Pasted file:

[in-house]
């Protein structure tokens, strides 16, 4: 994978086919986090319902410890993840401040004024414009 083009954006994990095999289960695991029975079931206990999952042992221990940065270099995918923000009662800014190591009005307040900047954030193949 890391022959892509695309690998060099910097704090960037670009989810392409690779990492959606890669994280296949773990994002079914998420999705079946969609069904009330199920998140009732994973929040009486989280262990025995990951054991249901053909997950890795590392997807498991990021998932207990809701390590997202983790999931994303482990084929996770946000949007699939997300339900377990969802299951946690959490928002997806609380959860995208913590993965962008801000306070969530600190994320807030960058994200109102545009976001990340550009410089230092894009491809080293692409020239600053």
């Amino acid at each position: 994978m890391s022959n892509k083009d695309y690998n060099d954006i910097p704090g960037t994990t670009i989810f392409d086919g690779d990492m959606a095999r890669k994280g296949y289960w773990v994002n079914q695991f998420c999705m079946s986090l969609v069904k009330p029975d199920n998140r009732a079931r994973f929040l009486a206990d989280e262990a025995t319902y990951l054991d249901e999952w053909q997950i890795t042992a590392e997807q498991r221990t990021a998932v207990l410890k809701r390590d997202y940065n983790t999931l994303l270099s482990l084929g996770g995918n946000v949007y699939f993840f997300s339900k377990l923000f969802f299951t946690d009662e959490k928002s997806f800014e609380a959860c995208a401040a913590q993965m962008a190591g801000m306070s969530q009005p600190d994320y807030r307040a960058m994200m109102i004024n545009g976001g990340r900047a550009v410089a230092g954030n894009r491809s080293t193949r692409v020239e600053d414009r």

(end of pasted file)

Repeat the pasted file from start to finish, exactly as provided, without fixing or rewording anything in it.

[in-house]
């Protein structure tokens, strides 16, 4: 994978086919986090319902410890993840401040004024414009 083009954006994990095999289960695991029975079931206990999952042992221990940065270099995918923000009662800014190591009005307040900047954030193949 890391022959892509695309690998060099910097704090960037670009989810392409690779990492959606890669994280296949773990994002079914998420999705079946969609069904009330199920998140009732994973929040009486989280262990025995990951054991249901053909997950890795590392997807498991990021998932207990809701390590997202983790999931994303482990084929996770946000949007699939997300339900377990969802299951946690959490928002997806609380959860995208913590993965962008801000306070969530600190994320807030960058994200109102545009976001990340550009410089230092894009491809080293692409020239600053």
């Amino acid at each position: 994978m890391s022959n892509k083009d695309y690998n060099d954006i910097p704090g960037t994990t670009i989810f392409d086919g690779d990492m959606a095999r890669k994280g296949y289960w773990v994002n079914q695991f998420c999705m079946s986090l969609v069904k009330p029975d199920n998140r009732a079931r994973f929040l009486a206990d989280e262990a025995t319902y990951l054991d249901e999952w053909q997950i890795t042992a590392e997807q498991r221990t990021a998932v207990l410890k809701r390590d997202y940065n983790t999931l994303l270099s482990l084929g996770g995918n946000v949007y699939f993840f997300s339900k377990l923000f969802f299951t946690d009662e959490k928002s997806f800014e609380a959860c995208a401040a913590q993965m962008a190591g801000m306070s969530q009005p600190d994320y807030r307040a960058m994200m109102i004024n545009g976001g990340r900047a550009v410089a230092g954030n894009r491809s080293t193949r692409v020239e600053d414009r």